Activities Fair brings about waves of activism

Ellyde Roko

Freshmen flocked to the Associated Student Government Activities Fair on Thursday at Norris University Center to sign up for their favorite activities. But some students still had the events of Sept. 11 on their minds.

“So often you can ignore these things at Northwestern and live in a bubble,” said Mary Bridget Gurry, president of Northwestern’s Model United Nations. “I want to burst that bubble.”

So when new students wandered to her table, Gurry asked them to sign a statement of support for the Muslim and Arab-American communities.

“It’s something I want to acknowledge and give sympathy and empathy to,” she said.

Although freshmen packed the rooms and hallways of Norris eager to learn about the approximately 180 student groups at the fair, some saw the activities fair as an opportunity to react to the terrorist attacks.

“I don’t agree with a lot of what the government is doing right now and I’d like to see us go about combatting terrorism in another way,” said Weinberg freshman Katy Schumaker after talking with members of NU’s activist groups.

“It’s such a complex issue, we could probably play a pretty educational role,” said Speech junior Lizzy Gore, who is involved with Progressive Alliance, the umbrella group for campus activist groups. “We’re hoping to get a lot of freshmen this year because we will need to train and educate people because so many of our group members are juniors and seniors.”

But nothing overshadowed the main purposes of the activities fair: to inform and recruit.

“It’s a good way to get the word out to freshmen,” said Meriden D’Arcy, a Speech sophomore and member of the women’s Ultimate Frisbee team. “I was a freshman last year and I was recruited at the Activities Fair. I had never played Ultimate Frisbee before, but I saw it at the Activities Fair, signed up and went to practices.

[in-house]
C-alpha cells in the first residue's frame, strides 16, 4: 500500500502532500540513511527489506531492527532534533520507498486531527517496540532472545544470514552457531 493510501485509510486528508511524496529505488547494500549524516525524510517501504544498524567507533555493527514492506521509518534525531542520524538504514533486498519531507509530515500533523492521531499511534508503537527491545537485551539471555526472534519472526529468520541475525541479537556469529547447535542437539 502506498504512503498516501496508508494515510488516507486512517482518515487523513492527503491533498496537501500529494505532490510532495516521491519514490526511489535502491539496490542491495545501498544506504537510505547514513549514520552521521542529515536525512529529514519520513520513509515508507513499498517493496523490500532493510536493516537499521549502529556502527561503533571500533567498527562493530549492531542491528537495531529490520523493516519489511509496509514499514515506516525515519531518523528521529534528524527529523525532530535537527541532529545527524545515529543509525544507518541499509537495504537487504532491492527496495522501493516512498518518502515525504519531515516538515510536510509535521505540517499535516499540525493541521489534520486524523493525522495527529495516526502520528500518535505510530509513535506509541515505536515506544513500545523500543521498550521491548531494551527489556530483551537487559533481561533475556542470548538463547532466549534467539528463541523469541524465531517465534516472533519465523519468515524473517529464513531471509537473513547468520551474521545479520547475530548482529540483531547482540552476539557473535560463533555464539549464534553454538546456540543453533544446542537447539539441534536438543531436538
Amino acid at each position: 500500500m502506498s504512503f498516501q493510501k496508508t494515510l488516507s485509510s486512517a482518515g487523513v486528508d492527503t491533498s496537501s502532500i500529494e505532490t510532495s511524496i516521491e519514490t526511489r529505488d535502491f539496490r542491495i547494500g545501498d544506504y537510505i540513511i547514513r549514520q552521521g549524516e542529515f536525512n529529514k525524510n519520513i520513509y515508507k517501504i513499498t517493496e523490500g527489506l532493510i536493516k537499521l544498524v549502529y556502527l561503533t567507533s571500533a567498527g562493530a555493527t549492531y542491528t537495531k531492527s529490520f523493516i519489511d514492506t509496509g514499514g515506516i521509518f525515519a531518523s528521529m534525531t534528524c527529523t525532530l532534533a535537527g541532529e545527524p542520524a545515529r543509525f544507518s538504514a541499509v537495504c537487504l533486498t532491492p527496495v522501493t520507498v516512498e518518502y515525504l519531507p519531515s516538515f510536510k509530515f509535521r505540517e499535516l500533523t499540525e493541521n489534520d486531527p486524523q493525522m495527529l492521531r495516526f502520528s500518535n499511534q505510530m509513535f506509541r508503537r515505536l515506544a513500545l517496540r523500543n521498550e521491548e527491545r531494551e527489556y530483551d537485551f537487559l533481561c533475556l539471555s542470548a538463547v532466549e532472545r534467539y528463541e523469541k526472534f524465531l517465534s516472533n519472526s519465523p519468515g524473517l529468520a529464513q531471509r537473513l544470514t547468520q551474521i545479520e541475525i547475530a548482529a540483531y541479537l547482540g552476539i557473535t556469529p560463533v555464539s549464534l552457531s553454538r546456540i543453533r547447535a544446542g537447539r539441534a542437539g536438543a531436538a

“Here we have 50 people signed up and if we can keep 10 of them, that almost doubles the team.”

And freshmen appreciated the chance to be informed about NU student groups.

“I thought it would be a good opportunity to find out what activities NU has to offer since I’m coming here not involved in any activities,” said Jerome Pandell, a Weinberg freshman. “It’s definitely helpful to students who maybe don’t know about the activities or aren’t necessarily initially motivated to seek out the activities themselves.”

Some groups went to great lengths to make sure freshmen know about their organizations, giving away candy, CDs, condoms and keychains.

“I thought more people would be doing the whole sandwich board thing, but it seems like I’m the only one,” said Graham Walker, an Education senior and a walking advertisement for Alternative Spring Break. “It’s important in terms of getting name recognition. (Freshmen) usually make up a big portion of our participants each year.”

And after the Activities Fair, freshmen can feel like part of the NU community, as Pamela Roley, a Weinberg freshman, discovered.

The groups, she said, “are all kind of in your face, but it’s good to actually be recruited to join something and feel wanted.”